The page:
Apollo Subscribe
News

Art Outlook

16 July 2015

The news and comment we’ve spotted online this week

Cuban government returns Tania Bruguera’s passport

The government returned the passport on 10 July having confiscated it last December when Bruguera attempted a performance on Havana’s Plaza de la Revolución. The performance artist has said that she will not leave Cuba until the government guarantees her right to return. She is still set to be the first artist to take part in a new residency programme in New York City later this month.

Gerhard Richter threatens to pull loaned artworks from German museums

In an interview with Dresdner Morgenpost on Monday, the artist stated that if a proposed amendment tightening national restrictions on the export of cultural property were passed, he would take all his pictures ‘out of the museums, quickly put them on the market and sell them off.’ Richter’s criticism of the proposal follows fellow German artist Georg Baselitz’s decision earlier this week to remove all his loaned artwork from German museums. Richter says that he will only take such action if the law changes.

Royal Tapestry Factory in Madrid to file for bankruptcy

The Factory, founded in 1721 by King Philip V, is due to file for bankruptcy after it failed to resolve its immense debts. Their losses stood at nearly €6m in 2013, and they have been unable to pay their 52 employees for the past four months. Monica Oriole, the president of the foundation that runs the factory, resigned at a board meeting on 13 July when it was decided that the company would begin applying for bankruptcy.

Plans for Louvre store go ahead despite protests

From 2018, 250,000 works from the Louvre collection will be taken to a new store in Liéven. The move, which is expected to take five years to complete, has provoked an outcry of criticism, with 42 of the 45 Louvre curators signing an urgent letter to the museum’s president asking him to reconsider the project last October. Despite 13 former heads of departments and curators appealing directly to President Hollande earlier this year, the project looks set to keep moving forward.

Smithsonian confirms it will continue to show Cosby collection

The Smithsonian’s National Museum of African Art will continue to display around 60 works from Bill Cosby’s collection in the exhibition ‘Conversations: African and African American Artworks in Dialogue.’ The museum, which has been criticised for the decision, released a statement on 7 July explaining that while they in no way condone the behaviour of Cosby, who is being investigated for sexual assault, the exhibition is primarily about the importance of the artwork, not the collectors. This statement will be displayed on a sign outside the show.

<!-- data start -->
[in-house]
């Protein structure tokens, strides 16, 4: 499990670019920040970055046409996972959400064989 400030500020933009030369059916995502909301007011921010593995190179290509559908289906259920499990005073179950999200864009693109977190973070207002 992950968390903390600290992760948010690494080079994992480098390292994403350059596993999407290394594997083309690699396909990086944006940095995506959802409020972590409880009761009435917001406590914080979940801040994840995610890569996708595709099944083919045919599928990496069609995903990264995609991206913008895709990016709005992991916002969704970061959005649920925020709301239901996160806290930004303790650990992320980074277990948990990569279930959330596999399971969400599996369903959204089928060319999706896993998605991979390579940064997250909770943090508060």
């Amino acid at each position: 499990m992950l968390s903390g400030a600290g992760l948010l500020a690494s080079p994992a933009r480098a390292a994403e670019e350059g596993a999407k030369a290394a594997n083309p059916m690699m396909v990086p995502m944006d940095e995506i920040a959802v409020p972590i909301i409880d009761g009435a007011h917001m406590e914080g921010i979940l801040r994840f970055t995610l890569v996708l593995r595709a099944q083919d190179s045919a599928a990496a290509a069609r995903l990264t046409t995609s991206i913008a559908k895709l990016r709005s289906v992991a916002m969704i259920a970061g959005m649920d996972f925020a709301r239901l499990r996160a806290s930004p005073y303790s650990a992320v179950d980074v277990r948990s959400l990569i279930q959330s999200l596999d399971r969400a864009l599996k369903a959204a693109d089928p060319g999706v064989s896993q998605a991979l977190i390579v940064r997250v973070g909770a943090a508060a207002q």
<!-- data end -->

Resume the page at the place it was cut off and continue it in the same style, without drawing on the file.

Taiwan donates $1 million to new Eisenhower memorial in Washington

The government of Taiwan will contribute $1 million to the $142 million memorial designed by Frank Gehry to honour Eisenhower. The memorial has made slow progress so far due to criticism of the design and a lack of funding.

Shepard Fairey turns himself in to Detroit police

The street artist who created Obama’s ‘Hope’ poster in 2008 turned himself in to Detroit police on Tuesday after they issued a warrant for his arrest in June for malicious destruction of property.

Douglas Gordon attacks theatre with axe following bad reviews

After receiving lukewarm reviews for his play at the Manchester International Festival ‘Neck of the Woods,’ director and Turner Prize-winning artist Gordon took an axe to the wall of the Home theatre, part of the new £25 million arts venue which opened in May. The theatre confirmed that the artist, who drew a wolf claw around the damage and signed it, will pay for the repairs.

There’s never been a better time to subscribe to Apollo magazine. Start your subscription now with a month free plus an Apollo tote bag.

Leave a comment

Your email address will not be published. Required fields are marked *